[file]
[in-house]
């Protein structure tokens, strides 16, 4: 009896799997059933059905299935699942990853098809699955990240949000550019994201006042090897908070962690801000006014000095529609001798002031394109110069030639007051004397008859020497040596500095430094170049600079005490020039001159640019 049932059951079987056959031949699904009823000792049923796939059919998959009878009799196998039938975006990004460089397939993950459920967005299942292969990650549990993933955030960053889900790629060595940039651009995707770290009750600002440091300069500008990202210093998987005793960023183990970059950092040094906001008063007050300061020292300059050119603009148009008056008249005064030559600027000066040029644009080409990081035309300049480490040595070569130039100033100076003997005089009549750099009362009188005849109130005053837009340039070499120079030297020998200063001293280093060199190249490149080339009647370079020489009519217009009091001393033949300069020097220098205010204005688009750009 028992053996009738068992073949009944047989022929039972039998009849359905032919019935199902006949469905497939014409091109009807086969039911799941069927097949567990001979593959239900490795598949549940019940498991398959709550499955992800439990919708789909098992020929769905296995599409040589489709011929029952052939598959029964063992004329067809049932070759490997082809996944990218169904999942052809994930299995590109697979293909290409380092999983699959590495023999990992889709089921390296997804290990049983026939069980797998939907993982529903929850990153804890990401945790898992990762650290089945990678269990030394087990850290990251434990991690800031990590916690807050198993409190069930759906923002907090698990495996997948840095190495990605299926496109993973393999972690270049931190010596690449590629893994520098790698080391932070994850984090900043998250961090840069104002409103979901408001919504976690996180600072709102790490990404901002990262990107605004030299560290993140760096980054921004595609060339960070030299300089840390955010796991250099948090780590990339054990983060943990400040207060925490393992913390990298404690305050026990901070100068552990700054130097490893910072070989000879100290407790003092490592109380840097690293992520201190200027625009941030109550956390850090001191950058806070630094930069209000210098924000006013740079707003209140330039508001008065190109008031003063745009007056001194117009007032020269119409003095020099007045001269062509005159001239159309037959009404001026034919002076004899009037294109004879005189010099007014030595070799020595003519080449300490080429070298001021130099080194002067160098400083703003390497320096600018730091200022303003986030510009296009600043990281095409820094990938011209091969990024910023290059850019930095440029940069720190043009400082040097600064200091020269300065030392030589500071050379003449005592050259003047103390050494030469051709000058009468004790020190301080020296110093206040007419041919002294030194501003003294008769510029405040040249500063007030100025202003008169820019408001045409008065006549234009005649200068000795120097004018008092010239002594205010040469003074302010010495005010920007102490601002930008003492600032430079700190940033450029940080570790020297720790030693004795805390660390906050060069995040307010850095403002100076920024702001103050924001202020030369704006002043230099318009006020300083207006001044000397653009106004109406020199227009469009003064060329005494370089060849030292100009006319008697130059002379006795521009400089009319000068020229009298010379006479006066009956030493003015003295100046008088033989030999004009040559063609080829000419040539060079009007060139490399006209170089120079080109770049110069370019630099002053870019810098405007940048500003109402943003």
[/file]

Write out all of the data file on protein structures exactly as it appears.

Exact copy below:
[in-house]
């Protein structure tokens, strides 16, 4: 009896799997059933059905299935699942990853098809699955990240949000550019994201006042090897908070962690801000006014000095529609001798002031394109110069030639007051004397008859020497040596500095430094170049600079005490020039001159640019 049932059951079987056959031949699904009823000792049923796939059919998959009878009799196998039938975006990004460089397939993950459920967005299942292969990650549990993933955030960053889900790629060595940039651009995707770290009750600002440091300069500008990202210093998987005793960023183990970059950092040094906001008063007050300061020292300059050119603009148009008056008249005064030559600027000066040029644009080409990081035309300049480490040595070569130039100033100076003997005089009549750099009362009188005849109130005053837009340039070499120079030297020998200063001293280093060199190249490149080339009647370079020489009519217009009091001393033949300069020097220098205010204005688009750009 028992053996009738068992073949009944047989022929039972039998009849359905032919019935199902006949469905497939014409091109009807086969039911799941069927097949567990001979593959239900490795598949549940019940498991398959709550499955992800439990919708789909098992020929769905296995599409040589489709011929029952052939598959029964063992004329067809049932070759490997082809996944990218169904999942052809994930299995590109697979293909290409380092999983699959590495023999990992889709089921390296997804290990049983026939069980797998939907993982529903929850990153804890990401945790898992990762650290089945990678269990030394087990850290990251434990991690800031990590916690807050198993409190069930759906923002907090698990495996997948840095190495990605299926496109993973393999972690270049931190010596690449590629893994520098790698080391932070994850984090900043998250961090840069104002409103979901408001919504976690996180600072709102790490990404901002990262990107605004030299560290993140760096980054921004595609060339960070030299300089840390955010796991250099948090780590990339054990983060943990400040207060925490393992913390990298404690305050026990901070100068552990700054130097490893910072070989000879100290407790003092490592109380840097690293992520201190200027625009941030109550956390850090001191950058806070630094930069209000210098924000006013740079707003209140330039508001008065190109008031003063745009007056001194117009007032020269119409003095020099007045001269062509005159001239159309037959009404001026034919002076004899009037294109004879005189010099007014030595070799020595003519080449300490080429070298001021130099080194002067160098400083703003390497320096600018730091200022303003986030510009296009600043990281095409820094990938011209091969990024910023290059850019930095440029940069720190043009400082040097600064200091020269300065030392030589500071050379003449005592050259003047103390050494030469051709000058009468004790020190301080020296110093206040007419041919002294030194501003003294008769510029405040040249500063007030100025202003008169820019408001045409008065006549234009005649200068000795120097004018008092010239002594205010040469003074302010010495005010920007102490601002930008003492600032430079700190940033450029940080570790020297720790030693004795805390660390906050060069995040307010850095403002100076920024702001103050924001202020030369704006002043230099318009006020300083207006001044000397653009106004109406020199227009469009003064060329005494370089060849030292100009006319008697130059002379006795521009400089009319000068020229009298010379006479006066009956030493003015003295100046008088033989030999004009040559063609080829000419040539060079009007060139490399006209170089120079080109770049110069370019630099002053870019810098405007940048500003109402943003």